CONNECT Postings On "Self-Reliance," ENG 372, Fall 1995


Emerson was (and still is) what a lot of people want to be. Different. He was not afraid of what people thought, and his goal was to bring other people to that state of mind. I think “Self-Reliance” is also about self-realization. Emerson is calling for an awakening to the self, a withdrawal from society so that society will accept who you are. Society has molded an idea of who you should be. It is a mold so tight, that one may believe it is a perfect fit. Society inhibits self-reliance. If one has not awakened to self-reliance, chances are his life is not his own. The person has been living in an image of what the people around them have created. Emerson writes about the rose that exists today. We should be roses with no connection to former roses, especially in our beliefs. After all, a single rose is a beautiful thing.

Emerson writes, “What I must do, is all that concerns me, not what the people think.” (1146) It is important to be as independent as possible in our beliefs. Otherwise, we do not know who we are. If we are unknown to ourselves, how could we be known to any one else? “To be great is to be misunderstood.” (1148) Greatness comes with truth. You must be true to yourself before anything else. If you do not know yourself, you might as well not know anything. You must know yourself and let others know you. If they can accept you for who you are without trying to change you in any way, they are worthy of your affections. If they cannot accept you, it is better to live alone. At least you would know your surroundings are real and not an image of what society demands.


Emerson states that in order to be a man one must be a nonconformist. Don’t get him wrong though, this does not mean that the person must, to take examples from today, dress all in black, have thirteen nose rings and purple hair and listen to NIN. This is not being a nonconformist. To truly be a nonconformist one must look within and not without. He writes that, “the only right is what is after my constitution, the only wrong what is against it (1145).” This statement has nothing to do with physical appearance

The search for self-reliance comes from loving something, mainly yourself, for its inherit values; one should not value, like, or love something for what it can get you or what it can do for you. Emerson uses the example of Honor; “Honor is venerable to us because it is no ephemeris. . . . We love it and pay it homage, because it is not a trap for our love and homage, but is self-dependent, self-derived. . . (1149).”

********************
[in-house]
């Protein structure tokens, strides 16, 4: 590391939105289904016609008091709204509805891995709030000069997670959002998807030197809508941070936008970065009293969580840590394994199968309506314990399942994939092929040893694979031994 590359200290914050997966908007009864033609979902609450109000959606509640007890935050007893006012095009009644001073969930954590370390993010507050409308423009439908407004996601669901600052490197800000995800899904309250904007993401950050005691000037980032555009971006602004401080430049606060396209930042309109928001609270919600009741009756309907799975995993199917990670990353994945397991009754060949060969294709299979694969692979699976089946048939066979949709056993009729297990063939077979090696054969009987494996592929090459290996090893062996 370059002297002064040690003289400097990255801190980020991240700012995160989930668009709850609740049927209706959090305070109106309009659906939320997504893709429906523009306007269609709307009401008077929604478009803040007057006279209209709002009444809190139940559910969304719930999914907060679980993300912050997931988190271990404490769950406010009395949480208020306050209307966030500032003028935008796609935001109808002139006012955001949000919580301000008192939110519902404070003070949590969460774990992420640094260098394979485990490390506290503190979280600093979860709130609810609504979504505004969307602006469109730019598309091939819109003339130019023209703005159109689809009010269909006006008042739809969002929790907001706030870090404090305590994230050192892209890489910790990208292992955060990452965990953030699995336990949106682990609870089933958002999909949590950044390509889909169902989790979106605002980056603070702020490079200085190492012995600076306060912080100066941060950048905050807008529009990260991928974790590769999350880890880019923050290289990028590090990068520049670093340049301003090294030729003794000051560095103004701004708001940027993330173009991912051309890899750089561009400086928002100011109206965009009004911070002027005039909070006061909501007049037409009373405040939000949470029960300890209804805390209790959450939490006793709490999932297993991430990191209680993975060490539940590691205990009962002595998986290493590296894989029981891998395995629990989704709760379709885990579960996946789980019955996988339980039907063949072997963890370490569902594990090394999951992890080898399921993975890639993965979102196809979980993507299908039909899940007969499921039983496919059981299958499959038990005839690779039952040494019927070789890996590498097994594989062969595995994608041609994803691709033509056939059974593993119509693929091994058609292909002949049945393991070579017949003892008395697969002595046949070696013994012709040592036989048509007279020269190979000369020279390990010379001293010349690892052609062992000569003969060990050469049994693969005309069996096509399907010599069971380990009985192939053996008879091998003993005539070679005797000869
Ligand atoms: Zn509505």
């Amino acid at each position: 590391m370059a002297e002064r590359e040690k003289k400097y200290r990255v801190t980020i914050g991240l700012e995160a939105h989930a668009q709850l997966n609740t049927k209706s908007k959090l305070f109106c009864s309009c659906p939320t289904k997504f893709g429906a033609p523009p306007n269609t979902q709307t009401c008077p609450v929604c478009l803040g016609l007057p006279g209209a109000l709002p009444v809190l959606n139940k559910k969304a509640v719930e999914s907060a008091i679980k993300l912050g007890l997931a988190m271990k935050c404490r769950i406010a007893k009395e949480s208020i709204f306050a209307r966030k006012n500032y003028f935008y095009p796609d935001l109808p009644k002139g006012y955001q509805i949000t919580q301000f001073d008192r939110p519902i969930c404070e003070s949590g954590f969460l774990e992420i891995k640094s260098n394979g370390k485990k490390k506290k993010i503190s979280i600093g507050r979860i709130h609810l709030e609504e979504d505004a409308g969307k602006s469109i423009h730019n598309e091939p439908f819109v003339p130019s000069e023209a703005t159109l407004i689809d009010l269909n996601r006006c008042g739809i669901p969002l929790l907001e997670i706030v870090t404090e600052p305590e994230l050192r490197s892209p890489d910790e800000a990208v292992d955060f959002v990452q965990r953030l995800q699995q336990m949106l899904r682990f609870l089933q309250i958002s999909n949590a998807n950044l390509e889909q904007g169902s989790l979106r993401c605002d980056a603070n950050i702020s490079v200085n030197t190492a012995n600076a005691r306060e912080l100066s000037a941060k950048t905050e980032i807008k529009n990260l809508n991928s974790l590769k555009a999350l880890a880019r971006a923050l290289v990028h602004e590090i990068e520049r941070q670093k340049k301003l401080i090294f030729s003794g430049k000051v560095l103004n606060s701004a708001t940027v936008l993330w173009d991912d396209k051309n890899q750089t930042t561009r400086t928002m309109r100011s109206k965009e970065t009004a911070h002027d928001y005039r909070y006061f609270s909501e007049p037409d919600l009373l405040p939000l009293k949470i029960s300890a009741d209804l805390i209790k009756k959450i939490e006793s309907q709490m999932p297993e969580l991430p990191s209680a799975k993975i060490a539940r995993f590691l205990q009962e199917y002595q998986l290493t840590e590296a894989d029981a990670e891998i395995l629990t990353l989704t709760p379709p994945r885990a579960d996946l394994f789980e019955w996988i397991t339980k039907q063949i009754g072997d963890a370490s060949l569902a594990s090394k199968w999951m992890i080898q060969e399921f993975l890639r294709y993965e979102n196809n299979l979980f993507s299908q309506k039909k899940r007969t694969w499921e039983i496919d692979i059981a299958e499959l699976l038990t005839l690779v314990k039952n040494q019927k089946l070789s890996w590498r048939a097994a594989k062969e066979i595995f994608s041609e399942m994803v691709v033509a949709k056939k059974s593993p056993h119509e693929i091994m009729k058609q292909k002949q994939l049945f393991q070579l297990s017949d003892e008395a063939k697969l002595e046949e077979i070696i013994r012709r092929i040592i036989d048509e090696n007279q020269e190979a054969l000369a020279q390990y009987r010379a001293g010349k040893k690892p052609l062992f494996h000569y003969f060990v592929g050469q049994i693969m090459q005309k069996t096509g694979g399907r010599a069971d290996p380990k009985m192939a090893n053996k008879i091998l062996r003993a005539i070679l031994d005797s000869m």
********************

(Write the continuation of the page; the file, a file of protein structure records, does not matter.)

He dislikes prayer because prayer is selfish, it is based on what it can get us. Interestingly enough this writing is very paradoxical. Emerson is writing on how to become a true, a better man. He is giving advice to the reader, yet in his writing he says never imitate. Never follow another. Yet in order to become a true man one must follow his advice. Now he doesn’t state that one must follow it to the letter and therefore he escapes being hypocritical.

The best line and the line that contains the most truth is on page 1153-- “All things real are so by so much virtue as they contain.” I completely agree. In fact the reader should know that I am personally biased because his views correspond quite nicely with my own views even before I read it. I do have a problem. Emerson states that “the only right is what is after my constitution, the only wrong what is against it.” This is a very relative ideal leading the reader to believe that whatever one thinks is right. He then writes about the inherit value of Honor. This implies that there are constants of good out in the world. This is a very platonic concept. Relativism and Platonism are completely opposite ideas. How does one justify both? Any answers? The only combination I can think of is that there exist in the universe certain goods, certain constants, and by looking within oneself one discovers these constants. People should then agree on these constants, but how one interprets these constants is another story. The conclusions that one draws can all be different, but the facts or constants used to get there should be the same. The why should be the same, much like the Kolbergian cognitive stages of development. One is judged not by the conclusion of an action but the thought processes one uses to achieve the conclusion of ones actions. I could be completely wrong though.

Jennifer H.